Aggregation pipeline operations have an optimization phase which attempts to reshape the pipeline for improved performance. Including the explain option in the db.collection.aggregate() method you could see how the optimizer transforms a particular aggregation pipeline. However sometimes aggregations are created in a way that the optimizer cannot do its magic. This was the case in this project for some aggregations (because of an internal library preparing aggregations to pass to the MongoDB library): so for some cases with small changes it was possible to avoid in-memory sort stage simply combining $match and $sort stages at the start of the pipeline so they are logically equivalent to a singe query with a sort and can use an index! This alone cut the CPU usage by 50%. When possible, place $match operators at the beginning of the pipeline.

Make good use of memory

When you have a good amount of memory and small collections (so small indexes) it’s all roses. Things get complex when collections and indexes grow so much that they can’t fit into memory (caches: WiredTiger internal and filesystem cache) and evicting pages from cache does not help: high disk I/O, CPU usage skyrocketing, unusable system.

The default WiredTiger internal cache size is the larger of either:

  • 50% of (RAM - 1 GB)
  • 256 MB

At some point the biggest and most used collection of the project had ~300M documents in it using 130GB of storage alone, indexes accounted for another 30GB. Considering also some other collections on the cluster it was not possible to use any cluster tier smaller than an M200 (240GB RAM / 1500GB storage / 64 vCPUs). Analyzing the contents of the collection and applying the right data retention policy (only way to shrink the collection) things got luckily better going down to only ~70M documents using less than 40GB of storage (plus 21GB of indexes). Yep, numbers are right and crazy!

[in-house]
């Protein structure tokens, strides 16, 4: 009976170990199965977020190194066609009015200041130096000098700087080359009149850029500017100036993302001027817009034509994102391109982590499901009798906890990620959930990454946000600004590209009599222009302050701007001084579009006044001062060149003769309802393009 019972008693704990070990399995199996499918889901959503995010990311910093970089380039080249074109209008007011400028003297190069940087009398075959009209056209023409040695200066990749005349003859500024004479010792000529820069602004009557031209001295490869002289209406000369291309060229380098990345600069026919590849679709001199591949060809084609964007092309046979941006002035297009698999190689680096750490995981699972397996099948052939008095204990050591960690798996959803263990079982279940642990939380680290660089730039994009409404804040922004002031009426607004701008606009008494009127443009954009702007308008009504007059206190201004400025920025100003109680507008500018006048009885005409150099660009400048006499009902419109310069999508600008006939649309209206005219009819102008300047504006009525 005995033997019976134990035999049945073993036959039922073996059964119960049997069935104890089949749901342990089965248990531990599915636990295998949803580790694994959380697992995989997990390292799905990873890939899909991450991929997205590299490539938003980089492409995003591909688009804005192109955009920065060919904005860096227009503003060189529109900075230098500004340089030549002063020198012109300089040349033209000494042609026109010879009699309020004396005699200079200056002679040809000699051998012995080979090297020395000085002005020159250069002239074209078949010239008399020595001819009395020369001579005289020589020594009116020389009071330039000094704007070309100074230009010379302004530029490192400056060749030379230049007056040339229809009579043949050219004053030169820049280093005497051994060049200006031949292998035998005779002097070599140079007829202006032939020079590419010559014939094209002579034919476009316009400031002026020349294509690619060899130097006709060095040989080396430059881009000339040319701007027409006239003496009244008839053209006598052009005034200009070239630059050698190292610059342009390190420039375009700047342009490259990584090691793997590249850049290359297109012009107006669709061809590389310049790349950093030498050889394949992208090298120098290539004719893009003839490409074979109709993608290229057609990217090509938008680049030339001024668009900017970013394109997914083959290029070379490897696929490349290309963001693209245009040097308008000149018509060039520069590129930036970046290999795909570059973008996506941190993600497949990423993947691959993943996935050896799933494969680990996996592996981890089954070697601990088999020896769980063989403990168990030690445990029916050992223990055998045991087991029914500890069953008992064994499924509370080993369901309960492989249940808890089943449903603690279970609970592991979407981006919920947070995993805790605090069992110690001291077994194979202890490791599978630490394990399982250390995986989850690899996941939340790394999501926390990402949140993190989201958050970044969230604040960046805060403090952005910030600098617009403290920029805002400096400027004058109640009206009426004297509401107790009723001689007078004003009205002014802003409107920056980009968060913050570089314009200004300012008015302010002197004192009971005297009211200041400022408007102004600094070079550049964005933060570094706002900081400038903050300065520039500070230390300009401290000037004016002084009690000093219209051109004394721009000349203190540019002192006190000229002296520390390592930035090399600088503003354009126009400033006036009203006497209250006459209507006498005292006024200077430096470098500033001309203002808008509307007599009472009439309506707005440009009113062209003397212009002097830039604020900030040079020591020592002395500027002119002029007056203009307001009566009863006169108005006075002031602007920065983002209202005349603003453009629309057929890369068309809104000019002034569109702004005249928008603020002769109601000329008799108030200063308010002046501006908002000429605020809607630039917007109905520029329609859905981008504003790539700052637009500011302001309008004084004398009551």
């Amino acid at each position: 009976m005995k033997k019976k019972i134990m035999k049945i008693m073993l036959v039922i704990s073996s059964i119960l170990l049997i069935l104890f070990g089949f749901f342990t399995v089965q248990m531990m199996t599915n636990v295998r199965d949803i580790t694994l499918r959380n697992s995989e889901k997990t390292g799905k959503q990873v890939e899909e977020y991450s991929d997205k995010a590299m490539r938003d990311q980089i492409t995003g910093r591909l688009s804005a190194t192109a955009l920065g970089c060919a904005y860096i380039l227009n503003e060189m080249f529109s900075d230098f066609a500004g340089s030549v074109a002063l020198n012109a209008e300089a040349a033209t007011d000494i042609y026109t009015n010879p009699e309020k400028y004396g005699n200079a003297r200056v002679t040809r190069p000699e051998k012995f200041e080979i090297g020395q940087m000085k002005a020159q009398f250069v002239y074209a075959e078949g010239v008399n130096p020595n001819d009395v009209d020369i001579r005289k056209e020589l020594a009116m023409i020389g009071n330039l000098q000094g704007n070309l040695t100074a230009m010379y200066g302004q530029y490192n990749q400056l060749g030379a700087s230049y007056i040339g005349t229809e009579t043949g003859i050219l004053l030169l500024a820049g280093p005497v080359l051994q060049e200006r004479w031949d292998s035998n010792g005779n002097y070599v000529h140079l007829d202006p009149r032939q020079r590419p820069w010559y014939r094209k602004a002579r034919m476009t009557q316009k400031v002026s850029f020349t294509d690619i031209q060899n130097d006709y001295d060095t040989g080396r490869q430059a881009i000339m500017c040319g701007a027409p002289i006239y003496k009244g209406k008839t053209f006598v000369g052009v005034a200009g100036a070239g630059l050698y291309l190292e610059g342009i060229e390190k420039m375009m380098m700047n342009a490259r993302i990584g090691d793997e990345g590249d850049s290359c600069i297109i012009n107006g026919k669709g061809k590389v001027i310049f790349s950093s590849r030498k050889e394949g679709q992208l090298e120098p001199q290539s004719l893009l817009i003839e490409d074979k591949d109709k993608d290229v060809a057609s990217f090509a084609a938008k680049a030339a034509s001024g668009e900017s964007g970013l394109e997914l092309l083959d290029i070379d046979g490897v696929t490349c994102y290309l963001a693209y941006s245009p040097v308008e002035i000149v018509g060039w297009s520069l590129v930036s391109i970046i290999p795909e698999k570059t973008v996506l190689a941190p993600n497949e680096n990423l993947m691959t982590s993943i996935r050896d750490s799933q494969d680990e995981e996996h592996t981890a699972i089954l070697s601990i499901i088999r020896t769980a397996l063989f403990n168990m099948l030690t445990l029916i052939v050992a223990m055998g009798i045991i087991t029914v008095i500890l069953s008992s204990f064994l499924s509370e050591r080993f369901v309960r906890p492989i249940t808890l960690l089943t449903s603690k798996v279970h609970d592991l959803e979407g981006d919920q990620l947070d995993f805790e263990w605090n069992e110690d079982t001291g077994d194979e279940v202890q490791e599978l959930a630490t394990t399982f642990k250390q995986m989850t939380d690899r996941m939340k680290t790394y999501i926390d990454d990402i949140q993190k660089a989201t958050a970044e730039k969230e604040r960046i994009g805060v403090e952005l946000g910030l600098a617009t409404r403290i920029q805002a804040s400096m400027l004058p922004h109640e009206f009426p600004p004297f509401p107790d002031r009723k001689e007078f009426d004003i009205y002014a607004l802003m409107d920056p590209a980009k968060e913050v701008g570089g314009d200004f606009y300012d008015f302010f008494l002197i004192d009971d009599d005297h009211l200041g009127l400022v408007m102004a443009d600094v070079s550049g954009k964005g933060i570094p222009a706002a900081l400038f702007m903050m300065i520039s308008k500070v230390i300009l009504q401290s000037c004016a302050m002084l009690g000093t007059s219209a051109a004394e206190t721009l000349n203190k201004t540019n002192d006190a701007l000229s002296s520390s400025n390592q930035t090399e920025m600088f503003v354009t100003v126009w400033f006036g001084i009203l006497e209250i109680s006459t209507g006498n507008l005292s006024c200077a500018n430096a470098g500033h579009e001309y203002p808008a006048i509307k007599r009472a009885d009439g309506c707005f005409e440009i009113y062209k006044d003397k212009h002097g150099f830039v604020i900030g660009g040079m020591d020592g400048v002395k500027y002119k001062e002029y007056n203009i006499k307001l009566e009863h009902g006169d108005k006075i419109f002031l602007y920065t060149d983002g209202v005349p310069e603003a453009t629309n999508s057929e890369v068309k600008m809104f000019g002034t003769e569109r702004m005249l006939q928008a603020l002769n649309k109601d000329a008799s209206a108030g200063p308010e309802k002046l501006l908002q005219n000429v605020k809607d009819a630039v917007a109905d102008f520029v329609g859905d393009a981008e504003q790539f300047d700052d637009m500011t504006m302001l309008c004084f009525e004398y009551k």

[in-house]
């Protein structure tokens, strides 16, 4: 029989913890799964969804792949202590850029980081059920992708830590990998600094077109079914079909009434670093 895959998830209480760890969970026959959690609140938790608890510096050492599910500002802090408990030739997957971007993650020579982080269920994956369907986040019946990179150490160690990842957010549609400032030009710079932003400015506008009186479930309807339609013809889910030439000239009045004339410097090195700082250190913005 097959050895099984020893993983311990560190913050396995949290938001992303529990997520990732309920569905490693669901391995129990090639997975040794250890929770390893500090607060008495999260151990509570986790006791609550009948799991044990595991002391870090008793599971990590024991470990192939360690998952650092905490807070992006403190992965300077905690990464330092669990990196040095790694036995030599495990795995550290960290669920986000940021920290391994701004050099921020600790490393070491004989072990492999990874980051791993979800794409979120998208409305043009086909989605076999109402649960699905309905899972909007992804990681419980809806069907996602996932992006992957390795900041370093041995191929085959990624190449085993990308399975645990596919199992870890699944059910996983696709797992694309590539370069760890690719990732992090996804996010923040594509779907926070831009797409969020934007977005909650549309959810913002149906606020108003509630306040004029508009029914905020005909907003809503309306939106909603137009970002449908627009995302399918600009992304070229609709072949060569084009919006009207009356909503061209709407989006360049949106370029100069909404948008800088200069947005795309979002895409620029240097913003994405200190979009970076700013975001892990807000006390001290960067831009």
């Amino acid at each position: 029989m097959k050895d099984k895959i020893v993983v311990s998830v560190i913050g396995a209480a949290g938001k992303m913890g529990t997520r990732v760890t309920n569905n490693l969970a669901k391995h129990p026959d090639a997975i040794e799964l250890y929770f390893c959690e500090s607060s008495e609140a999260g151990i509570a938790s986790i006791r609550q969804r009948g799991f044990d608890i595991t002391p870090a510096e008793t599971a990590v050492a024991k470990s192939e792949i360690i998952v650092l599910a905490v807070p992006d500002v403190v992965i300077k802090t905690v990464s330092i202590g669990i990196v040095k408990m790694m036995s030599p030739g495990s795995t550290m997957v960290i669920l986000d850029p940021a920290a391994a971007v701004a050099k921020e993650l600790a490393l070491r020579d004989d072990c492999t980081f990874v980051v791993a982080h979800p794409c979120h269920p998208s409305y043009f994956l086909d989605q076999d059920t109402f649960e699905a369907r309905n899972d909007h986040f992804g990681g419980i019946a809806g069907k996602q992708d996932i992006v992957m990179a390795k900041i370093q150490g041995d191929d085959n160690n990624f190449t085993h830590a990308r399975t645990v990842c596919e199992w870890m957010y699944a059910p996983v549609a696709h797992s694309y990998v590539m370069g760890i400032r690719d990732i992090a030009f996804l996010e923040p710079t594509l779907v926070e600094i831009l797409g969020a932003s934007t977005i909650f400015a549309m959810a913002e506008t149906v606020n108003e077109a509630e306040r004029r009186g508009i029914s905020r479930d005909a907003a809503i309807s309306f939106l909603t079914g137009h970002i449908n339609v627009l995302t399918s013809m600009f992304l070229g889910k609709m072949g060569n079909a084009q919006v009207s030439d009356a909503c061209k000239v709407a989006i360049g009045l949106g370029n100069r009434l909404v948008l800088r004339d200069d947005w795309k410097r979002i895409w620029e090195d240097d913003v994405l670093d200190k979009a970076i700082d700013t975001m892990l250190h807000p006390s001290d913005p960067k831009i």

So ask yourself if you need all that data and how you could have a smaller hot collection. You may not necessarily need to just delete it as you could move it to a cold storage or simply to a separate collection and change how the application accesses it. This depends on a case by case bases.

Wrapping up

The impact of all these actions was terrific as hourly cost for the cluster went down from $12.96 to $4.91. This means $70,518 ((12.96-4.91)*24*365) of savings over a year! In fact from an M200 the cluster was resized to M80 Low CPU (128GB RAM / 750GB storage / 16 vCPUs) thanks to all the improvements mentioned above.

Want more?

You can follow me on Twitter as I continue to document my journey as a consultant.

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Daniel Londero

@dlondero

When I'm not running on mountains, I keep myself busy as a CTO or organising conferences. @grusp @phpday

Discussion

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Thanks for the great article Daniel! It's always great to hear good stories from real life🙂 Your customer must be really happy!
How did you shrink this huge collection, by setting TTL?

 

Thanks Philipp! We put in place some rules to define which documents could be deleted and when. Then there are some clockwork processing running to do the clean up regularly.